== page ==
An exploration of the nursing role in a telehealth based stroke secondary prevention program
Document TypeMasters Research thesis
Access StatusOpen Access
© 2017 David Andrew Gardner Jackson
This research study set out to explore a specialist nursing role in the field of Telehealth for chronic disease management. This study aimed to explore the role of the nurse through measurement of nursing activity during the one-year period of participant follow-up. The study aimed to effect long-term secondary prevention of stroke through an evidence based approach to the management of modifiable cardiovascular risk factors and post stroke depression in the community setting. Research suggests that up to 80% reduction of risk of successive stroke can be achieved if recommendations from evidence-based guidelines are implemented. Notwithstanding these findings a gap exists in the implementation of preventative strategies for stroke survivors in the community. Results from previous research indicate that Telehealth is cost effective and potentially may significantly reduce socioeconomic burden and the probability of successive stroke. A small number of studies have highlighted potential mechanisms through which Telehealth can benefit the stroke survivor, carers, families and health professionals. Researchers have recommended more research into Telehealth in order to develop and to define effective interventions. A pilot randomised controlled trial (RCT) conducted at two metropolitan hospitals showed positive results in risk factor and depression outcomes. Integral to this model of care was the role of the nurse. In the current nurse-led, nested multicentre RCT, study nurses gained increased telephone access, to follow-up and support stroke survivors and their General Practitioners. There were 93 participants (43 intervention) recruited from four metropolitan hospitals over a period of two years. Nursing staff were integrated with the multidisciplinary team in designated stroke centres and General Practitioners in the community. Specialists were available to participate in shared care. Telephone follow-up was initially attenuated by risk for second stroke, with high-risk individuals receiving a greater frequency of follow-up. The results indicated that nurses engaged in both fundamental nursing process and advanced activities to assist stroke survivors through transitions across the health landscape after stroke. Case management, assessment and care planning were frequent fundamental activities and occupied a relatively large percentage of the nurse’s time. The mean difference in outcome systolic blood pressure was significantly improved in the intervention group. The mean difference in post stroke depression screening score was significantly better for the intervention group. Lifestyle modification in particular physical activity was better in the intervention group. The results add support to the place of nursing in the ongoing care of stroke survivors in the community setting.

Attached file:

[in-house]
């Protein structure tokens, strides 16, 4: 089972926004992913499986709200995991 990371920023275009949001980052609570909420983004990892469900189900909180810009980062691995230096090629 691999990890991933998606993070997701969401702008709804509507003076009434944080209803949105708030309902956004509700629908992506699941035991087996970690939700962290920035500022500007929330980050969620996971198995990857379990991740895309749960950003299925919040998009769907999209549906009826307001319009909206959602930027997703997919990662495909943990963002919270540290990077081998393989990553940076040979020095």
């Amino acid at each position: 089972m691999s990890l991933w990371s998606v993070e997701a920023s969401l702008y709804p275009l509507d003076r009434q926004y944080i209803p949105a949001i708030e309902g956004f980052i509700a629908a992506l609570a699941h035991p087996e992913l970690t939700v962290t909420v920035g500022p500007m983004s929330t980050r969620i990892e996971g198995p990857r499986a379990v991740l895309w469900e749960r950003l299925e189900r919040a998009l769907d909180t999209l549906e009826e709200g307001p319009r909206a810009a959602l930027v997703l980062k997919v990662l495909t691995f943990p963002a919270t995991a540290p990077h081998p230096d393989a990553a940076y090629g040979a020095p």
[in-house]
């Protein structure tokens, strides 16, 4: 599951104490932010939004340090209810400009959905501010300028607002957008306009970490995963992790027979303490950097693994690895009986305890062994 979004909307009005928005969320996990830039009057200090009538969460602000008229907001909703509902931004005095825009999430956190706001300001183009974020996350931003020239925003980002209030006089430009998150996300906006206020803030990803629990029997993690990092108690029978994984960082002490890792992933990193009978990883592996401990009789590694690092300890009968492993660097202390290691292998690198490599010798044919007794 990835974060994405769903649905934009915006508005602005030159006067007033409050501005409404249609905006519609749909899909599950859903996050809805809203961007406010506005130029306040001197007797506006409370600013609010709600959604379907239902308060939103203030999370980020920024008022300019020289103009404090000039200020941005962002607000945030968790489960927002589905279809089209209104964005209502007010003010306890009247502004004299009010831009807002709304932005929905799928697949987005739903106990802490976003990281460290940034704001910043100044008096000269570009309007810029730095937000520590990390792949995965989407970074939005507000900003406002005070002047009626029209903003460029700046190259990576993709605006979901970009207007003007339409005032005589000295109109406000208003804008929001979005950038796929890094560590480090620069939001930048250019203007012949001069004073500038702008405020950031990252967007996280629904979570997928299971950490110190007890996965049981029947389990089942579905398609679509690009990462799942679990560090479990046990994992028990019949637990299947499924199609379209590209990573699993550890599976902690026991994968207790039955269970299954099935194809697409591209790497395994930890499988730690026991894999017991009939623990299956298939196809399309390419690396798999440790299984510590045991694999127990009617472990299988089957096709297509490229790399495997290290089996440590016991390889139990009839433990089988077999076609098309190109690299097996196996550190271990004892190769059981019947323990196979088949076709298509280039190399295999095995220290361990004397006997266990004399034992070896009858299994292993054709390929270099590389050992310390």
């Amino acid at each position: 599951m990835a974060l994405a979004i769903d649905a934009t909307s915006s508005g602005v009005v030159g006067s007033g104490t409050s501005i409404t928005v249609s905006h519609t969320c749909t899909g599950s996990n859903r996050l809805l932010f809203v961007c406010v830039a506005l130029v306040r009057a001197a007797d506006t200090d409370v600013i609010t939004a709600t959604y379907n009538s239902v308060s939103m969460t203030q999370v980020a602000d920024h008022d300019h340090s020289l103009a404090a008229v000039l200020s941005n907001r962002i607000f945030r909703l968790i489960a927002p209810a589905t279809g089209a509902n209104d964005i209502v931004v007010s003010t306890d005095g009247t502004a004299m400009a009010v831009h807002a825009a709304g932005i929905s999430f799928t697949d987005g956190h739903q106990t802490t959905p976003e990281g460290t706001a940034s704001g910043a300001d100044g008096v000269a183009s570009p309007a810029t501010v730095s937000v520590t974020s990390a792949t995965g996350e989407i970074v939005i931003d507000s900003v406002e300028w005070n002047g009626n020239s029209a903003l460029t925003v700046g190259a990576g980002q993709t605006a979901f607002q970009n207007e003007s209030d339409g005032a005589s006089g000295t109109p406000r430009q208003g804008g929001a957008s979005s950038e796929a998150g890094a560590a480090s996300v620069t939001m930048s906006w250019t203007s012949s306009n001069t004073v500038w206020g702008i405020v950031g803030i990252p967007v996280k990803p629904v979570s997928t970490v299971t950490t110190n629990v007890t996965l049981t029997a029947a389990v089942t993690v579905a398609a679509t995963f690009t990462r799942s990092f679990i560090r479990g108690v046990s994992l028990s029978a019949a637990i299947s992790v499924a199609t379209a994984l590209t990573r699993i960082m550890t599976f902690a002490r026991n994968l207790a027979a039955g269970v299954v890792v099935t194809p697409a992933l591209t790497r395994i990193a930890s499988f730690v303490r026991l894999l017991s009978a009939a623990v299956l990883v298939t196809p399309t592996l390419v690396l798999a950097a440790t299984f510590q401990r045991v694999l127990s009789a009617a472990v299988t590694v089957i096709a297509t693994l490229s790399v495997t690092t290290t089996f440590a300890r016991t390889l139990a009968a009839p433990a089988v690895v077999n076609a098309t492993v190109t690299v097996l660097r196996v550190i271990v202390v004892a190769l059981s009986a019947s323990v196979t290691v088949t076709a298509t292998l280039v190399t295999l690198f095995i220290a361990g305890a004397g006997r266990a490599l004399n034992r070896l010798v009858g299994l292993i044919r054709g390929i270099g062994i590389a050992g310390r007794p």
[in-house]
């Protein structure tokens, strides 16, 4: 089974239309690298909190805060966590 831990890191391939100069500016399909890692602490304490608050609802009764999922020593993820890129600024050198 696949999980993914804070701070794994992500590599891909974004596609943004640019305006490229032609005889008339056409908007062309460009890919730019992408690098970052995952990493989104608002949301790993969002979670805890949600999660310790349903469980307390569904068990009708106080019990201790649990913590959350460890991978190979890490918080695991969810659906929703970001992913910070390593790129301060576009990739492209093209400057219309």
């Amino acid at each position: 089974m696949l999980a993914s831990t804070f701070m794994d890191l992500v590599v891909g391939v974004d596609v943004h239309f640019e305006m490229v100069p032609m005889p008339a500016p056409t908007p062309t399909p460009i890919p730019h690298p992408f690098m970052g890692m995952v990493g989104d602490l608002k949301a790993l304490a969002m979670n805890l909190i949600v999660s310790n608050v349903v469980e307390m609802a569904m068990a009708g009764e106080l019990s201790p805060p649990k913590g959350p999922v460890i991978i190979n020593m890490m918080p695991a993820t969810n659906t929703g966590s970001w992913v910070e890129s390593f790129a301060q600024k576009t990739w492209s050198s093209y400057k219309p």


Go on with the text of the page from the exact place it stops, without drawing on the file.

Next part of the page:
Keywordsnursing; telehealth; stroke
- Click on "Export Reference in RIS Format" and choose "open with... Endnote".
- Click on "Export Reference in RIS Format". Login to Refworks, go to References => Import References
- Nursing - Theses